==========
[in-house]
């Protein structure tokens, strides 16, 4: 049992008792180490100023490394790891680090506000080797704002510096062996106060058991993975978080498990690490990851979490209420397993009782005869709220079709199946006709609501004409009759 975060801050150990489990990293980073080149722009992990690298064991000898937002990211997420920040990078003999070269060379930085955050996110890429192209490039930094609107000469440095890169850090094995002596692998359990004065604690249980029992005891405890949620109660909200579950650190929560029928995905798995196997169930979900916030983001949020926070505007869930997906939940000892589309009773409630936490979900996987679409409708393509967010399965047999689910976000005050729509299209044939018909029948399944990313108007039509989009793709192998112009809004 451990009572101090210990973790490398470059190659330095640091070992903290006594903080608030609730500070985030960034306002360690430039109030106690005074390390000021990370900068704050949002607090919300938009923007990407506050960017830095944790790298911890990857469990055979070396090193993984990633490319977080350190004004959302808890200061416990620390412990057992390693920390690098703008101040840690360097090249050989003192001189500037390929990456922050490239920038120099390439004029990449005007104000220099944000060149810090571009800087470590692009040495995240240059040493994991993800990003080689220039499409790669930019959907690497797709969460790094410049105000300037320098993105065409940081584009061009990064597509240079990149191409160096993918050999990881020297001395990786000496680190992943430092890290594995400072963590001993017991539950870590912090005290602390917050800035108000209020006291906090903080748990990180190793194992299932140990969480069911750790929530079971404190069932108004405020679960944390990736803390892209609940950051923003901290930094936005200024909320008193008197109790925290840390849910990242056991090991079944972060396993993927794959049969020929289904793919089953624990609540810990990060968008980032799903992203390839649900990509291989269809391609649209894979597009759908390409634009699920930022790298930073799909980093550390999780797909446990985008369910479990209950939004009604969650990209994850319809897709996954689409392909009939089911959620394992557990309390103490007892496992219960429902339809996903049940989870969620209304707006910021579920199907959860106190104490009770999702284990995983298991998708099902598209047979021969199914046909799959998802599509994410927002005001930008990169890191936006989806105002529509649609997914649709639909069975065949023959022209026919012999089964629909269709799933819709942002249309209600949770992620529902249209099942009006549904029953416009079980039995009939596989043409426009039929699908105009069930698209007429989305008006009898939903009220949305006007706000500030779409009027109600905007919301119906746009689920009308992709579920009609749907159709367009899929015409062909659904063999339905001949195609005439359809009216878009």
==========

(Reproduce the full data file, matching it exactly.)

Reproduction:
[in-house]
């Protein structure tokens, strides 16, 4: 049992008792180490100023490394790891680090506000080797704002510096062996106060058991993975978080498990690490990851979490209420397993009782005869709220079709199946006709609501004409009759 975060801050150990489990990293980073080149722009992990690298064991000898937002990211997420920040990078003999070269060379930085955050996110890429192209490039930094609107000469440095890169850090094995002596692998359990004065604690249980029992005891405890949620109660909200579950650190929560029928995905798995196997169930979900916030983001949020926070505007869930997906939940000892589309009773409630936490979900996987679409409708393509967010399965047999689910976000005050729509299209044939018909029948399944990313108007039509989009793709192998112009809004 451990009572101090210990973790490398470059190659330095640091070992903290006594903080608030609730500070985030960034306002360690430039109030106690005074390390000021990370900068704050949002607090919300938009923007990407506050960017830095944790790298911890990857469990055979070396090193993984990633490319977080350190004004959302808890200061416990620390412990057992390693920390690098703008101040840690360097090249050989003192001189500037390929990456922050490239920038120099390439004029990449005007104000220099944000060149810090571009800087470590692009040495995240240059040493994991993800990003080689220039499409790669930019959907690497797709969460790094410049105000300037320098993105065409940081584009061009990064597509240079990149191409160096993918050999990881020297001395990786000496680190992943430092890290594995400072963590001993017991539950870590912090005290602390917050800035108000209020006291906090903080748990990180190793194992299932140990969480069911750790929530079971404190069932108004405020679960944390990736803390892209609940950051923003901290930094936005200024909320008193008197109790925290840390849910990242056991090991079944972060396993993927794959049969020929289904793919089953624990609540810990990060968008980032799903992203390839649900990509291989269809391609649209894979597009759908390409634009699920930022790298930073799909980093550390999780797909446990985008369910479990209950939004009604969650990209994850319809897709996954689409392909009939089911959620394992557990309390103490007892496992219960429902339809996903049940989870969620209304707006910021579920199907959860106190104490009770999702284990995983298991998708099902598209047979021969199914046909799959998802599509994410927002005001930008990169890191936006989806105002529509649609997914649709639909069975065949023959022209026919012999089964629909269709799933819709942002249309209600949770992620529902249209099942009006549904029953416009079980039995009939596989043409426009039929699908105009069930698209007429989305008006009898939903009220949305006007706000500030779409009027109600905007919301119906746009689920009308992709579920009609749907159709367009899929015409062909659904063999339905001949195609005439359809009216878009």